Rosh HaShannah, Yom Kippur, and Succot


Rosh HaShannah, Yom Kippur, and Succot


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New Year, Yom Kippur and Succot

By Gil Locks

New Year

Milk and Honey

A few weeks ago a neighbor from the Old City stopped me on the street. He had just started a tiny homemade sheep cheese business in his apartment and was looking for customers. The guy obviously didn't have any money, so I wanted to give him some business if I could. I told him that I make lasagna on Friday nights and that I couldn't find any kosher Parmesan cheese for it. If he could make one, I could use some every week. A couple of days ago he told me that he had something for me to try and he was going to stop by the apartment in the morning. He didn't show up.

I went to the Kotel late that afternoon as usual, and the nice guy who manages the tefillin booth said that he had something for me. He pulled out a gorgeous bottle of natural honey. It was gift-wrapped in a tiny decorated straw basket. It is a custom to dip our bread in honey during the upcoming holidays and this was his way of saying thank you for all of the help that I give him at the tefillin booth. It was really nice of him.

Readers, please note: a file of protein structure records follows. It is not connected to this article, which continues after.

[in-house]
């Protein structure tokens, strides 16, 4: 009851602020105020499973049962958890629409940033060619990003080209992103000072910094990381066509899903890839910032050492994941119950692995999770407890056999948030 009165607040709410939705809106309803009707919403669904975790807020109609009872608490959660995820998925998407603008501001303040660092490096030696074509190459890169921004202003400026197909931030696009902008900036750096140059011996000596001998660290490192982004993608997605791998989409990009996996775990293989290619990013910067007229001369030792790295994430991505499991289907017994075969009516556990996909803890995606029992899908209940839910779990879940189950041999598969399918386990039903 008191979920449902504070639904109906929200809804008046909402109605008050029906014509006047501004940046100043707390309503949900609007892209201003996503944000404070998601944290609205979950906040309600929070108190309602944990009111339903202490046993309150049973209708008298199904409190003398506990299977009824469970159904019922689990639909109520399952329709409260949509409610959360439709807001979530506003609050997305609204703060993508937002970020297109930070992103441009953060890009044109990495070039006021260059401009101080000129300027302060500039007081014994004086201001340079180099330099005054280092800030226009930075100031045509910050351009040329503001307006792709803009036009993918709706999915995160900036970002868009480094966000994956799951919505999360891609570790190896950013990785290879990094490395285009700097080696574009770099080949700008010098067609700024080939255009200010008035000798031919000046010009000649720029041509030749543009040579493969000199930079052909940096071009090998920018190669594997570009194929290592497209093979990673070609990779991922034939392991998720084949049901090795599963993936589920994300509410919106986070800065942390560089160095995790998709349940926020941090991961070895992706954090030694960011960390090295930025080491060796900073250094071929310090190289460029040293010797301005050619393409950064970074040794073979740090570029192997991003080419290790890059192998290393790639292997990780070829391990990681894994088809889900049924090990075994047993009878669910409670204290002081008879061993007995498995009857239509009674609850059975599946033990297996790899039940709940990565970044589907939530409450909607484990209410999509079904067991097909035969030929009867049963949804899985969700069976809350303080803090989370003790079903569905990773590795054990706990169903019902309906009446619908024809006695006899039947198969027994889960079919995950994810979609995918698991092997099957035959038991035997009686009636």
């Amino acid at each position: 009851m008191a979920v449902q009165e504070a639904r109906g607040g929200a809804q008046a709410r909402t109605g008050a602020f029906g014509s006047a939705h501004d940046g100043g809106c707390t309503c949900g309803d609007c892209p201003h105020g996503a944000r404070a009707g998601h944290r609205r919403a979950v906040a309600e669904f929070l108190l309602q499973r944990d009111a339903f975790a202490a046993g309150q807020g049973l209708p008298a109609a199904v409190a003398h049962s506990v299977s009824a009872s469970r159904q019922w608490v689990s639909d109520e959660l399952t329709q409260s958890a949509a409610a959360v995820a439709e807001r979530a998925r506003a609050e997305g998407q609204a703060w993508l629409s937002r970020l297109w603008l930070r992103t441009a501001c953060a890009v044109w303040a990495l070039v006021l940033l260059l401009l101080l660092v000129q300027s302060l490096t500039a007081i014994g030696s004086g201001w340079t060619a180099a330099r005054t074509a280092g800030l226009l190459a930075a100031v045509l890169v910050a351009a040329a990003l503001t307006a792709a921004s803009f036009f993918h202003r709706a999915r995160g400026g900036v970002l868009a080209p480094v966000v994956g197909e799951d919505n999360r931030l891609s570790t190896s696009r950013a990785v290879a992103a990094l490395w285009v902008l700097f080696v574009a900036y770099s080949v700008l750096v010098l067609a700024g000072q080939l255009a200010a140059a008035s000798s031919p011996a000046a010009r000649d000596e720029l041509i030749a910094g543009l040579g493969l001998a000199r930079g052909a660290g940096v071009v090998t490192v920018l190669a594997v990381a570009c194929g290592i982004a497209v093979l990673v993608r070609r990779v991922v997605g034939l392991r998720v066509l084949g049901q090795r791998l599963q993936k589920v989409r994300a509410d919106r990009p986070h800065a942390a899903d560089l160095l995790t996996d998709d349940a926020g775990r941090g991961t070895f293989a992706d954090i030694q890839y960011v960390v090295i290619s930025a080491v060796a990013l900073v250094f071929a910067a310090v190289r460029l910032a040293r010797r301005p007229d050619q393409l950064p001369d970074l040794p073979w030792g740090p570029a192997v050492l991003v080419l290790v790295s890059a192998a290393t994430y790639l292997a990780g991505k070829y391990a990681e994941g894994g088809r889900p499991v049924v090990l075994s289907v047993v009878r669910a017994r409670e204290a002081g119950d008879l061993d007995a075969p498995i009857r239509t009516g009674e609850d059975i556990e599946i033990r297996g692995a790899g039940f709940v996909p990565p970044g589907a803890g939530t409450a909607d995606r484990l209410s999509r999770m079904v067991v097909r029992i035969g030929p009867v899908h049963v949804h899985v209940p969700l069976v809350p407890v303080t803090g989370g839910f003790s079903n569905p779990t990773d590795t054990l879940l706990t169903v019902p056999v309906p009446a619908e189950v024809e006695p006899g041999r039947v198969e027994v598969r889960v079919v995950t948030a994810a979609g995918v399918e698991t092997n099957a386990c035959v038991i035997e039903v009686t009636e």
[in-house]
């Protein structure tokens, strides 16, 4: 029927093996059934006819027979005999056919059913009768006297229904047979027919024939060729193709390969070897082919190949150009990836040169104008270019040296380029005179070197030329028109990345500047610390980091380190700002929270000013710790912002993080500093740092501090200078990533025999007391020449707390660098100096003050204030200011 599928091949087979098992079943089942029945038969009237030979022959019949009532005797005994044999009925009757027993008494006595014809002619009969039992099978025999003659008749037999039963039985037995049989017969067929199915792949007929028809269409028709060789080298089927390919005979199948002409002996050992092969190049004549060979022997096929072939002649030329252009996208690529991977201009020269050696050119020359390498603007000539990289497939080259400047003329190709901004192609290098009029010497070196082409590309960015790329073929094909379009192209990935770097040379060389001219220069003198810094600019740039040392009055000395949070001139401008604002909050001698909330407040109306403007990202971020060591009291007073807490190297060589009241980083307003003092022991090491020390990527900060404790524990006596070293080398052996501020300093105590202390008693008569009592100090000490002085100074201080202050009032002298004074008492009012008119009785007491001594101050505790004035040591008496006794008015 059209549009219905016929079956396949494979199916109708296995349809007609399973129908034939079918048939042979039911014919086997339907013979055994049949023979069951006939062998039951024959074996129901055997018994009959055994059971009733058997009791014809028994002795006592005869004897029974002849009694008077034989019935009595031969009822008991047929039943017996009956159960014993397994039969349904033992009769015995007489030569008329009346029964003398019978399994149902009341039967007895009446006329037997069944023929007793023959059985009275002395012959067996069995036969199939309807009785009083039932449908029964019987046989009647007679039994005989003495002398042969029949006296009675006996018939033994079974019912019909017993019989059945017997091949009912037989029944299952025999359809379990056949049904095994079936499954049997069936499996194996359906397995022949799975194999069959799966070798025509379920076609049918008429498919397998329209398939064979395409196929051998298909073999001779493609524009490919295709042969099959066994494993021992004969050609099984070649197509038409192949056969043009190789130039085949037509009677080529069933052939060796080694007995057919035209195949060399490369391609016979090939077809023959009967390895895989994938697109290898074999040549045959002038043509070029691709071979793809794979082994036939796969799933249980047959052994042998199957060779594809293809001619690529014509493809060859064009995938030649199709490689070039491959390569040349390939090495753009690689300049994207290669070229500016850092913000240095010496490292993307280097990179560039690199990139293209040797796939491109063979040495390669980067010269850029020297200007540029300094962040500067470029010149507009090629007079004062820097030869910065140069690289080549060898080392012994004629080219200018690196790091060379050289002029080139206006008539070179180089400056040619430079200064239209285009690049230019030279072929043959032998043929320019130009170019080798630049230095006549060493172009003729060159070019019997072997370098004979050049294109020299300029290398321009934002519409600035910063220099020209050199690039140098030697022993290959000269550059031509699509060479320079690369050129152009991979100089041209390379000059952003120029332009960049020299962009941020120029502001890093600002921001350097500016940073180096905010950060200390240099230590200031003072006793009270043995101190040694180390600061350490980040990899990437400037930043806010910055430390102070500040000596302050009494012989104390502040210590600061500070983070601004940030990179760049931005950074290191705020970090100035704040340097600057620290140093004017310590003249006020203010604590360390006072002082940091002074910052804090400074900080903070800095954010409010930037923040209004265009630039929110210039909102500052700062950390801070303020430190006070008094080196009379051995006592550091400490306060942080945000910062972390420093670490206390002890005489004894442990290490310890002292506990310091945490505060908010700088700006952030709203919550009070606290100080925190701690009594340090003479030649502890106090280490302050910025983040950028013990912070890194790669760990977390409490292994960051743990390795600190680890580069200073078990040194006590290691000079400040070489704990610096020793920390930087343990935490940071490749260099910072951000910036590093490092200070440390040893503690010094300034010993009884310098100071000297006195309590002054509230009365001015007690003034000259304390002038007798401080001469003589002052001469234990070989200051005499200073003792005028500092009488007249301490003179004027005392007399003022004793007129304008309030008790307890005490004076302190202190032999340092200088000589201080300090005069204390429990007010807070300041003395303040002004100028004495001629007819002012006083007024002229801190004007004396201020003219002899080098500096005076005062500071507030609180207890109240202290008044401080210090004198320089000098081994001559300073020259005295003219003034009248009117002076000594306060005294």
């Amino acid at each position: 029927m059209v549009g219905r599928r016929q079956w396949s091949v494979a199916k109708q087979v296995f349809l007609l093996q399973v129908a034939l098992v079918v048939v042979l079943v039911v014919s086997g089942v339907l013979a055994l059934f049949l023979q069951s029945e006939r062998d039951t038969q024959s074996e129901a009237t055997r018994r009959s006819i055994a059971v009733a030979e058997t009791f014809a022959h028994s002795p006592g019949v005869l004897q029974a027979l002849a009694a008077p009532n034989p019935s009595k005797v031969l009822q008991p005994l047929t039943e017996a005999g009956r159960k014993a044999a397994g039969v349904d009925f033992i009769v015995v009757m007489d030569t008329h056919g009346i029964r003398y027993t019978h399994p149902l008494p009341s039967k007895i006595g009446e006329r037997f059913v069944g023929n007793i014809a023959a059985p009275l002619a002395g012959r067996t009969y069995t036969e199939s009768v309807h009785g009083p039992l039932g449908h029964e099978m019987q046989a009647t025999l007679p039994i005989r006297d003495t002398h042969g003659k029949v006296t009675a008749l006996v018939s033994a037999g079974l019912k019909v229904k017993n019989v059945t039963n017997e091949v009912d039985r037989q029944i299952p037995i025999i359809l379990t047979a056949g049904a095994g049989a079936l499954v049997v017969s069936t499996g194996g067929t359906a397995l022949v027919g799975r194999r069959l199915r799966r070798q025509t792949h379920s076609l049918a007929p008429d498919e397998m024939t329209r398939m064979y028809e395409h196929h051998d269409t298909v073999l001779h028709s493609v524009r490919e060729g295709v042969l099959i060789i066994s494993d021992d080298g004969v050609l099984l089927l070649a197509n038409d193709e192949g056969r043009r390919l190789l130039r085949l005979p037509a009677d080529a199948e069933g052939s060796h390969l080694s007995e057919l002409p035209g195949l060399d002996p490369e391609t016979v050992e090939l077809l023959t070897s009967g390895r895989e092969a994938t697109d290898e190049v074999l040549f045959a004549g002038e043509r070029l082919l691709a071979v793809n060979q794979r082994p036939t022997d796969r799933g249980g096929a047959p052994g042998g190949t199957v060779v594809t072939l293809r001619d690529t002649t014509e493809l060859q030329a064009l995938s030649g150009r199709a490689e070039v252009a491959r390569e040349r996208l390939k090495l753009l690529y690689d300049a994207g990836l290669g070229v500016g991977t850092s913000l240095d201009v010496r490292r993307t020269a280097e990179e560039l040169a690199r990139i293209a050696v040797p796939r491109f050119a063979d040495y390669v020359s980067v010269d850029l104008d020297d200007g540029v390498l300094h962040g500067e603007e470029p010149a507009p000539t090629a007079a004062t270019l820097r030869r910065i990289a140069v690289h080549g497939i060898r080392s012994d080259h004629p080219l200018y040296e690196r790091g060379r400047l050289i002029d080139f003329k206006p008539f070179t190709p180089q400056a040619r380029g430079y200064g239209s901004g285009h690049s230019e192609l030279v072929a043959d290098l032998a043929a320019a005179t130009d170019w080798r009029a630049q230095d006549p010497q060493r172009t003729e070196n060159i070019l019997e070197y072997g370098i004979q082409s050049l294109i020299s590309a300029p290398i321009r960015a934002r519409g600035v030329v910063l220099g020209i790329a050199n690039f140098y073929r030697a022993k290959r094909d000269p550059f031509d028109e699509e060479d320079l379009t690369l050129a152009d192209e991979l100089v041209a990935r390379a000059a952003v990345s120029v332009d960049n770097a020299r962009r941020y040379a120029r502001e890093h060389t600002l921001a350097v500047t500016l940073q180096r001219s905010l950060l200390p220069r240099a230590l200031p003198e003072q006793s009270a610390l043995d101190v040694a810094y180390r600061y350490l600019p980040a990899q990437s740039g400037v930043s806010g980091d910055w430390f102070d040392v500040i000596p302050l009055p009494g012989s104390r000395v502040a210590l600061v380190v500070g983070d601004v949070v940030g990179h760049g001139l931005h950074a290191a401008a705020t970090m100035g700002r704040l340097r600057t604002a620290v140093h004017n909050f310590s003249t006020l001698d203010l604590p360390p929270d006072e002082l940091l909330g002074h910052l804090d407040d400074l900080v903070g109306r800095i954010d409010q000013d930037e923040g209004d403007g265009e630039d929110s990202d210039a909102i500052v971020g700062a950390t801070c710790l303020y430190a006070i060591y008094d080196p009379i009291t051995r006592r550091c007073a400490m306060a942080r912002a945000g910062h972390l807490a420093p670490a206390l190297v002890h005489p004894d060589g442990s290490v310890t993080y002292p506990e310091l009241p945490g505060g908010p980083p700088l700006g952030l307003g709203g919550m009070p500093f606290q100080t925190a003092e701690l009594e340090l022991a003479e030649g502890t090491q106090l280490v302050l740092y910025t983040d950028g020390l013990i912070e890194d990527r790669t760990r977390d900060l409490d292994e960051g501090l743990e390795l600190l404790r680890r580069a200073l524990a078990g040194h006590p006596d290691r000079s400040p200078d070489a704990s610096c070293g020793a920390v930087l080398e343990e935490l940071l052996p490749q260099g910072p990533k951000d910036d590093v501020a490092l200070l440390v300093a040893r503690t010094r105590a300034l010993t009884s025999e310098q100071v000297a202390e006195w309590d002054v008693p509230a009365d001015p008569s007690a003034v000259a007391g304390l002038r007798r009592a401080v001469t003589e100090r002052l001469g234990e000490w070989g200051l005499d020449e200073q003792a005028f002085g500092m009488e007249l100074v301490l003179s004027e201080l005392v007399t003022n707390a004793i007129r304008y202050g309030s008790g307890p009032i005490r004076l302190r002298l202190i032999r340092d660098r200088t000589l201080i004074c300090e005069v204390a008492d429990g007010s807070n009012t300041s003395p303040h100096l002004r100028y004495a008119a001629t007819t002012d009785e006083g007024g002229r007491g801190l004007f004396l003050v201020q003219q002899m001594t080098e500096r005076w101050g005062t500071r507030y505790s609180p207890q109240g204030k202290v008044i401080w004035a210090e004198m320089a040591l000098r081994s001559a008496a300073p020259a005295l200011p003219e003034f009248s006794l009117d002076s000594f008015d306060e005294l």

After I finished helping at the booth and was about to go daven, the guy with the cheese business came up to me. He had a bag with several slices of smelly cheese in it. He wanted me to taste it there at the Kotel and maybe buy a piece.

"This is weird," I said to myself. When was the last time I ate a piece of cheese at the Kotel? I didn't want to do it, but I saw how disappointed he was, so I took a small piece and walked out of the prayer area to taste it. Hey, it was pretty good. I bought enough for two lasagnas, but he didn't have a bag to put it in. It was wrapped in a small piece of clear, thin plastic wrap. "Oh, boy, here I am again in a weird situation." I was sitting by the Kotel about to pray, holding a nice-sized piece of smelly sheep cheese in one hand and a bottle of honey in the other.

Then it hit me. I smiled warmly at God's kindness (and good humor). I had written this week about how God has given us a Land of Milk and Honey, and there I was, sitting by the Kotel with cheese in one hand and honey in the other. Ok, so according to the sages, the actual honey He was talking about was date-honey and not bee honey, and Parmesan sheep cheese is a bit of a stretch from milk, but so what. I got the message.

It is so nice to be here. Thank You.

By the way. There is room for you here, too.

Have a wonderful, sweet, healthy, happy and prosperous New Year,

* * * * *

Yom Kippur

Have a Happy Yom Kippur

The Day of Atonement is certainly the most serious day of the entire year. In fact, it is called the Day of Awe. On this day we come before the Judge of all creation and ask Him to cover over our transgressions, to forgive us for the errors we have committed.